Cookieless Measurement Solutions

Just like with cookieless targeting, there isn’t a silver bullet solution out there that’s going to make measurement as precise as it was with third-party cookies—and advertisers should approach any claims that a certain solution can do so with a healthy amount of skepticism.

Instead of hoping for a fix-all solution, teams across the industry will need to experiment and try out different measurement tools to determine what works best for them in a cookieless world. It’s OK to not have a single path forward, and it’s OK to try different approaches—but it’s not OK to just keep waiting. In this new landscape, it’s about being comfortable with experimentation and adaptable to performance.

Tools like cookieless conversion attribution that rely on click strings or Google’s Privacy Sandbox reporting can give advertising teams some insights on conversions for anonymized groups of users in a privacy-friendly way. Strategies like media mix modeling—which rely on statistical analyses of media spending rather than individual user information—are another solution digital advertising teams might consider as they rethink measurement. Teams that get comfortable with modeling out what to expect from performance vs. having hard figures to rely upon will have an edge once third-party cookies are completely gone. Other tools like brand perception studies and audience panels can also prove useful when it comes to post-cookie storytelling. And if teams haven’t started optimizing their first-party data processes? Considering that first-party data is useful for both targeting and attribution, it’s a strategy that’s critical to invest in.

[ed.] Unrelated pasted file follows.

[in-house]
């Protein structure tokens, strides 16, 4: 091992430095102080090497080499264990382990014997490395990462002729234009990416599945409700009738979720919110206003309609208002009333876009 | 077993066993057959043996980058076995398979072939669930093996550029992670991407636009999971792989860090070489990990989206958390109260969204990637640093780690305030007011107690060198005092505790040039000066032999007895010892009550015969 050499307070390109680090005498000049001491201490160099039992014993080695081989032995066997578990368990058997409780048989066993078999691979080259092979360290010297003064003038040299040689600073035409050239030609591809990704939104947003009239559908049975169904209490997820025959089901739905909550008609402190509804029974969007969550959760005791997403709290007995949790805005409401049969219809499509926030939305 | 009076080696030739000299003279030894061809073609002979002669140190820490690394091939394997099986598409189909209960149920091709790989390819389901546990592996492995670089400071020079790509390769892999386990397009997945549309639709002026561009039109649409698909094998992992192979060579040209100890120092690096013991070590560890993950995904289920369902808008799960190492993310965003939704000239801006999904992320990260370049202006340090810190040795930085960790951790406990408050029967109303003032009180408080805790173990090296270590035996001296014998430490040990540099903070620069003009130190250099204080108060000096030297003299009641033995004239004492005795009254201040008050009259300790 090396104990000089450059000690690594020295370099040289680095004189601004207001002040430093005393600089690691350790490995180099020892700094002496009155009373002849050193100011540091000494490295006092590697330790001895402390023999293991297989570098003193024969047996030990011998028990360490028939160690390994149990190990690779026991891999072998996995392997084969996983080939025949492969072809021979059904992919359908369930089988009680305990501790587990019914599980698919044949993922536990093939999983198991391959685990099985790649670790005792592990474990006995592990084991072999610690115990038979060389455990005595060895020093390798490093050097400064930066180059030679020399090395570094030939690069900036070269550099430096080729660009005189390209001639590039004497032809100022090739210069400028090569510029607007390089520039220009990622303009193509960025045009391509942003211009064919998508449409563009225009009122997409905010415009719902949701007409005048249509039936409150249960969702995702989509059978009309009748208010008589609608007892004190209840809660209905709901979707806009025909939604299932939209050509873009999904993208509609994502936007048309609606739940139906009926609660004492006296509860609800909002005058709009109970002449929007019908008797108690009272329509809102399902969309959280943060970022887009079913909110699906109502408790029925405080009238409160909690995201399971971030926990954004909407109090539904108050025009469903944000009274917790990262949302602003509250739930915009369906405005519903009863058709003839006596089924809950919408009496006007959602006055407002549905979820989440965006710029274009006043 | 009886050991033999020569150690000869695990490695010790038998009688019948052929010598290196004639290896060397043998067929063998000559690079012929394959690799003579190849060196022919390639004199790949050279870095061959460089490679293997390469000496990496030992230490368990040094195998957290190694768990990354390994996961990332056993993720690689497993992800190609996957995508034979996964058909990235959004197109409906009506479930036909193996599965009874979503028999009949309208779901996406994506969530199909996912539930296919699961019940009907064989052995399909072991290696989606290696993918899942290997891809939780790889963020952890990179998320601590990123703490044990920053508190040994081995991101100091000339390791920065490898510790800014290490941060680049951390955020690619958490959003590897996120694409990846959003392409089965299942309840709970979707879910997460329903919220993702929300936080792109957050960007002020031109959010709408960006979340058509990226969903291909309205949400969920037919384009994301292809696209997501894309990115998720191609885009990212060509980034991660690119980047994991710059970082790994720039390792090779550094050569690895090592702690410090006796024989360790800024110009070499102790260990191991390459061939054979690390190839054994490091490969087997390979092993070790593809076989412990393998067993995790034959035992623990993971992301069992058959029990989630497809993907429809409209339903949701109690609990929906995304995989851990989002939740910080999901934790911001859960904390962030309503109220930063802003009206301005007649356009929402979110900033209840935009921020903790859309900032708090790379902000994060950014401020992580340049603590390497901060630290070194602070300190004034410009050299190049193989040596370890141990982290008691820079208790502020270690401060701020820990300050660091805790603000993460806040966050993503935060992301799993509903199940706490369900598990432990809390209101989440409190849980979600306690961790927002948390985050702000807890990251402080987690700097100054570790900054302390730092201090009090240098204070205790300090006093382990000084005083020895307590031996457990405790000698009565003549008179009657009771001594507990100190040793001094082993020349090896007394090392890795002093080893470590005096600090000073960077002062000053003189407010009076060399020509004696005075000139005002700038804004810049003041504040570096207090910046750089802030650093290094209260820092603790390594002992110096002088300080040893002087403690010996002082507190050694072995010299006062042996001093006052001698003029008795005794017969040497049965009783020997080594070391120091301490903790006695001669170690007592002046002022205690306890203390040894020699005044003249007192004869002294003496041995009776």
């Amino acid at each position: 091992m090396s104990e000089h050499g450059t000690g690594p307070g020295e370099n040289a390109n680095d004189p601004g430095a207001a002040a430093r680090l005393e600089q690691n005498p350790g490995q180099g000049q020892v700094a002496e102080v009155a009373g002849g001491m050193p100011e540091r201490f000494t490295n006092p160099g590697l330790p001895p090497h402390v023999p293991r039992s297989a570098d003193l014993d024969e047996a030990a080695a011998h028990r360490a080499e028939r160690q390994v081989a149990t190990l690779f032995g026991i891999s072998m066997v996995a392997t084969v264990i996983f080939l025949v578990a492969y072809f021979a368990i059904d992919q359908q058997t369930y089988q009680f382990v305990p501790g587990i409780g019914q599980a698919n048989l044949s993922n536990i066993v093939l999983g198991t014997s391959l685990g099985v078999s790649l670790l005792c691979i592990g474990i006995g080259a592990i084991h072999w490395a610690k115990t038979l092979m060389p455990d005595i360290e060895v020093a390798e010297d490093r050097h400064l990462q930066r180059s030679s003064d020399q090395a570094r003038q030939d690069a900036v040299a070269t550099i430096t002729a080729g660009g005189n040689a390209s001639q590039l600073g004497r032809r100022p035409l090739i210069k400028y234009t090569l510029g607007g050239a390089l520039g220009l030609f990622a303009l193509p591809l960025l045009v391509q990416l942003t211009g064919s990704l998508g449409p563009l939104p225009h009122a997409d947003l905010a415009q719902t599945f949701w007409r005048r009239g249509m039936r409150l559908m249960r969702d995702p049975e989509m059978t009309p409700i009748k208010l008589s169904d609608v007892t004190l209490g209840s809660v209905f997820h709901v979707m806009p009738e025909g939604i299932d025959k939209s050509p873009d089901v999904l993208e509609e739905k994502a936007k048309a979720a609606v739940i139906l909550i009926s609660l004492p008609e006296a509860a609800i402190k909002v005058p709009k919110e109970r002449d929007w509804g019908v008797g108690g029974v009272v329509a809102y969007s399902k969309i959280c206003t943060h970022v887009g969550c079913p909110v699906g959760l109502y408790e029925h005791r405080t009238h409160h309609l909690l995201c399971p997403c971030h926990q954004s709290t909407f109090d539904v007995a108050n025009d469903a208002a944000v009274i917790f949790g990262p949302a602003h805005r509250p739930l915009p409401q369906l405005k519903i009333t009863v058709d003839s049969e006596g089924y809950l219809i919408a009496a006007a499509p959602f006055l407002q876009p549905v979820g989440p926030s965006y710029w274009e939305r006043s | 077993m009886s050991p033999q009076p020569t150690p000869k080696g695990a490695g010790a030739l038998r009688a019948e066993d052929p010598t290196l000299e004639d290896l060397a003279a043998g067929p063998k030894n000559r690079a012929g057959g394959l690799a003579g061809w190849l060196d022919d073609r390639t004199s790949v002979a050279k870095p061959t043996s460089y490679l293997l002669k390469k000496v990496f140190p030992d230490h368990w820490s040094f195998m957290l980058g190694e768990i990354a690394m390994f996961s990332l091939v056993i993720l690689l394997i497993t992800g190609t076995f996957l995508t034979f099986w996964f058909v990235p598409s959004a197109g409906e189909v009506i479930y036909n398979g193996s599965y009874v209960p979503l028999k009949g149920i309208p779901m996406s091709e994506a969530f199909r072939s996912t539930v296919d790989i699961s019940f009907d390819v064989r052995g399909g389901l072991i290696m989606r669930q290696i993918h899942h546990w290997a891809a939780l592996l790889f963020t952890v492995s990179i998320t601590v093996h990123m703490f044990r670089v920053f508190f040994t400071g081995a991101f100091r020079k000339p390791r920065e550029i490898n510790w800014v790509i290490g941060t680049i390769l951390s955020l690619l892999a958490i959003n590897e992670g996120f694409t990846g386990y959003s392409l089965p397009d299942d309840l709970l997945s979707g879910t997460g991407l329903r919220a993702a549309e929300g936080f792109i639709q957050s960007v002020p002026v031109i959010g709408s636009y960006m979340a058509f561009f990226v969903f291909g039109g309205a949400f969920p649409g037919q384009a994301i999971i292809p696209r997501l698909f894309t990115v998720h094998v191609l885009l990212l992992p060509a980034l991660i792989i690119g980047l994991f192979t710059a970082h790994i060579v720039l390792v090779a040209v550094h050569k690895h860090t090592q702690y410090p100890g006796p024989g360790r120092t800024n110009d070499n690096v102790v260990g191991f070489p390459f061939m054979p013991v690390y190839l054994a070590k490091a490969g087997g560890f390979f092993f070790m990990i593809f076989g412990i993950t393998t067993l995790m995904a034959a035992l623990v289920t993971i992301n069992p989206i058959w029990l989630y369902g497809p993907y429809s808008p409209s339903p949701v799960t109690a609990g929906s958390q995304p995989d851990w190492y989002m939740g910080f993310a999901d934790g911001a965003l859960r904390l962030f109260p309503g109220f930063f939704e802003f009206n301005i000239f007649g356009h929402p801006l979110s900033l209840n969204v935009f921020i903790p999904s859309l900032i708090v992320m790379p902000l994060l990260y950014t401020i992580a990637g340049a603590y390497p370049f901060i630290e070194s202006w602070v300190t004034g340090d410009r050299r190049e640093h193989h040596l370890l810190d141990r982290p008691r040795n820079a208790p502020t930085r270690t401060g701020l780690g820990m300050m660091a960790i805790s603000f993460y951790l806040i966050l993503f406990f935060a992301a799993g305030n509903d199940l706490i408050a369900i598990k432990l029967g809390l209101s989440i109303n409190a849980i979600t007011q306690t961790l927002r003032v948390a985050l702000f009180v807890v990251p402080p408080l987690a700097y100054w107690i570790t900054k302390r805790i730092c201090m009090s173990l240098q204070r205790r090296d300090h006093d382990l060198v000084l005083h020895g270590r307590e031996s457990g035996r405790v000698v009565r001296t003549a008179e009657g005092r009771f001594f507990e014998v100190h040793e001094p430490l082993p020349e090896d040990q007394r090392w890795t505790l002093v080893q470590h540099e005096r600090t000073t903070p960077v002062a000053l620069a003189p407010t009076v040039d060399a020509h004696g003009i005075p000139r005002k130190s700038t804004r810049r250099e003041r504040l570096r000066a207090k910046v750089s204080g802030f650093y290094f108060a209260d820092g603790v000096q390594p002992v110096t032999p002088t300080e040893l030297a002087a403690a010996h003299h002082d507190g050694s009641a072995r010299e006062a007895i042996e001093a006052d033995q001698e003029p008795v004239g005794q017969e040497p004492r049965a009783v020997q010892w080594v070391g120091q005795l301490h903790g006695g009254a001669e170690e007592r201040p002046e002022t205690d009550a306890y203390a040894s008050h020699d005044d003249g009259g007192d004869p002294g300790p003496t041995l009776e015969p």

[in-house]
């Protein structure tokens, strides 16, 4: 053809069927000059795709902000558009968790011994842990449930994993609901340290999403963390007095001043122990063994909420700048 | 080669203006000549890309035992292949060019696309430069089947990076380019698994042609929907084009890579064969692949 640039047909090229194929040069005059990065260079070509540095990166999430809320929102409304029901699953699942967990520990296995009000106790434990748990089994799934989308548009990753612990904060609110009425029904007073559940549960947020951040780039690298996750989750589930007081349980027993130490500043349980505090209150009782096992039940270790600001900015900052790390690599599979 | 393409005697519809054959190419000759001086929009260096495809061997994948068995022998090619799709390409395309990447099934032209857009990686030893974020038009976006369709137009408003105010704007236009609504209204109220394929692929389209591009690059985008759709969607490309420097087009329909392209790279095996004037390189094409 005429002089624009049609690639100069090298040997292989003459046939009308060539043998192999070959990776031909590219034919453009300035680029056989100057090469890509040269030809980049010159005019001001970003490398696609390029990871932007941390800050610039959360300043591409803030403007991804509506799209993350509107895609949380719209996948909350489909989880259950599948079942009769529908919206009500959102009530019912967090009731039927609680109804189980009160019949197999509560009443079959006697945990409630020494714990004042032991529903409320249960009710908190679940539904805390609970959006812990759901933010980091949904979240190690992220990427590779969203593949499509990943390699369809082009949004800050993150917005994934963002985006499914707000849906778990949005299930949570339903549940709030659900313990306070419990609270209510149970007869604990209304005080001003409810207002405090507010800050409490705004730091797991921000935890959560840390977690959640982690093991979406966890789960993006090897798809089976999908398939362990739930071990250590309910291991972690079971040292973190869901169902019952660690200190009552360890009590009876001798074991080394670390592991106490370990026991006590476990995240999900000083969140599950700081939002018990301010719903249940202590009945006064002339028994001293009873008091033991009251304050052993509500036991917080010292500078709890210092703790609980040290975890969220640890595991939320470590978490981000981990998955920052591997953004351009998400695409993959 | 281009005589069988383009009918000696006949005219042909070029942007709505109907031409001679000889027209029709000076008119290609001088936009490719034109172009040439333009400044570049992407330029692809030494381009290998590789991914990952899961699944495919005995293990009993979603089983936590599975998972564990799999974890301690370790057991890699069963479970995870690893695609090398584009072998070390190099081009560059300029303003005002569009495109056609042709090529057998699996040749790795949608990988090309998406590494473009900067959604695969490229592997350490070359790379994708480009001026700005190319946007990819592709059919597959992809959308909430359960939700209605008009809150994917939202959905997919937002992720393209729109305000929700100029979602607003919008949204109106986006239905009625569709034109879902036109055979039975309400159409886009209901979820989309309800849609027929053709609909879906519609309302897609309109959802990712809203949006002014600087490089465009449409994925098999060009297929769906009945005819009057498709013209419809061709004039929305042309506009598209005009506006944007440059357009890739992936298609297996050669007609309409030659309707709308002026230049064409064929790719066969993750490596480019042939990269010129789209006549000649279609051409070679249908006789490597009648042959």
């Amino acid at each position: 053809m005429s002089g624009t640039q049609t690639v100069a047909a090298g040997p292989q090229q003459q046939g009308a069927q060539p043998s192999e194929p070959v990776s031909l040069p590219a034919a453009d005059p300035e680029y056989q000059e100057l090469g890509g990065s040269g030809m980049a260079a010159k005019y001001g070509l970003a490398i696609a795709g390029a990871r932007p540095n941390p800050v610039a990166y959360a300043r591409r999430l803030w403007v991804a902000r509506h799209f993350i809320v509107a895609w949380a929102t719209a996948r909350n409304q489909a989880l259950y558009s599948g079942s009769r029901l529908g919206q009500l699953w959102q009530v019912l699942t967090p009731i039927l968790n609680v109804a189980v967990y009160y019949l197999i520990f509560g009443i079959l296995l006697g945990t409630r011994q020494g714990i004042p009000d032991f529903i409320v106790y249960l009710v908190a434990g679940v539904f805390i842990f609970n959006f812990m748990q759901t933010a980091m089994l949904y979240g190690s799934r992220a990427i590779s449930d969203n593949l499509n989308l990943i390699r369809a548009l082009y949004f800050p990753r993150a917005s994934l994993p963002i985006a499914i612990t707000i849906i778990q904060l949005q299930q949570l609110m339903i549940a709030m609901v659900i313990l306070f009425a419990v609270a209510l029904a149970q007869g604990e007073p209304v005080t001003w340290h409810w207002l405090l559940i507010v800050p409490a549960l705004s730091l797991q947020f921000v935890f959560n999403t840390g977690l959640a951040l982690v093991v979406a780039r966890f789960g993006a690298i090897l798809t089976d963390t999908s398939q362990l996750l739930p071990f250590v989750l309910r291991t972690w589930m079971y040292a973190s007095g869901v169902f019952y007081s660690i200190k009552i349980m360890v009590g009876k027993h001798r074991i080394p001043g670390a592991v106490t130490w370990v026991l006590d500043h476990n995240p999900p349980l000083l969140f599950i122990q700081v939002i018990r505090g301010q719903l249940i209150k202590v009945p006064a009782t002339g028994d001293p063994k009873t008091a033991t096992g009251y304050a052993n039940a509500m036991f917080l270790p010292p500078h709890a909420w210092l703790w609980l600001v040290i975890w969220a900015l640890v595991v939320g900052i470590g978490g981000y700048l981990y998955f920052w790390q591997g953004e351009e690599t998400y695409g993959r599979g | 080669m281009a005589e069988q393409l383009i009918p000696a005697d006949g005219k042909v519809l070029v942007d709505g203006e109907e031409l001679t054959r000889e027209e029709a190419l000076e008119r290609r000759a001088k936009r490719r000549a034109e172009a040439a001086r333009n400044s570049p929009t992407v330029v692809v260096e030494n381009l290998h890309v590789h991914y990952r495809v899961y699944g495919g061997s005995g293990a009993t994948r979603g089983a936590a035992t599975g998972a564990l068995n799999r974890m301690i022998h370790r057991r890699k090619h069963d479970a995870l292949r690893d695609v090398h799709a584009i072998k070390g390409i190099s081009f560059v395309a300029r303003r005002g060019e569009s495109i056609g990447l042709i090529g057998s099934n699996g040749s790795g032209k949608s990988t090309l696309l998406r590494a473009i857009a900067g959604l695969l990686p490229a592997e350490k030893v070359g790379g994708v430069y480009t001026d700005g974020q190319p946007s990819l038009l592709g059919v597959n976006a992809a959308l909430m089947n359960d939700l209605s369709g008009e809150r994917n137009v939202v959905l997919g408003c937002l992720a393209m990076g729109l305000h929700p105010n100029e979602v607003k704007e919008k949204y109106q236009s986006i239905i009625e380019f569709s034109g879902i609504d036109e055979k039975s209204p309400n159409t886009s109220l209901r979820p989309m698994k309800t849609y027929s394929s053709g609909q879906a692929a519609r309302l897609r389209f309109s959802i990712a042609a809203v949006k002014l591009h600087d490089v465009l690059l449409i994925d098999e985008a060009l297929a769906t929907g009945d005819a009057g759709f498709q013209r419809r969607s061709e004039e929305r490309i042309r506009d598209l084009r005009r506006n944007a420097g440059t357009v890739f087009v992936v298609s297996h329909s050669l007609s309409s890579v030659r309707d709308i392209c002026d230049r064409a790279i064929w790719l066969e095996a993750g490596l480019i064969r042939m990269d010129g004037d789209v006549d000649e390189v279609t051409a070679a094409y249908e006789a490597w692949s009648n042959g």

Leaders should also recognize that this new way of measuring is far more resource intensive, and that they won’t be able to have a digital media associate pull a comprehensive report to send to clients or stakeholders like they could when third-party cookies were around. In a cookieless world, there will be far more people—and a far greater level of skill—involved. Leaders who start to plan for this now will be well-positioned once cookies have been fully deprecated.

Looking Ahead: Measurement in a Cookieless World

Whether industry professionals choose to grapple with it now or later, Google’s third-party cookie deprecation will change measurement across the digital advertising ecosystem. Leaders who work with their teams to reapproach how they communicate campaign performance, and to experiment with alternative measurement solutions, will set themselves up for success as the cookieless future becomes the cookieless present.


Interested in how your peers are adapting to signal loss and preparing for the cookieless future? Basis Technologies surveyed over 200 marketing and advertising professionals across agencies, brands, non-profits, and publishers to find out how ready they feel for a world without cookies, what cookieless solutions they’re implementing, and more. Dig into the findings in our report, Identity vs. Privacy: Digital Advertising in a Cookieless World.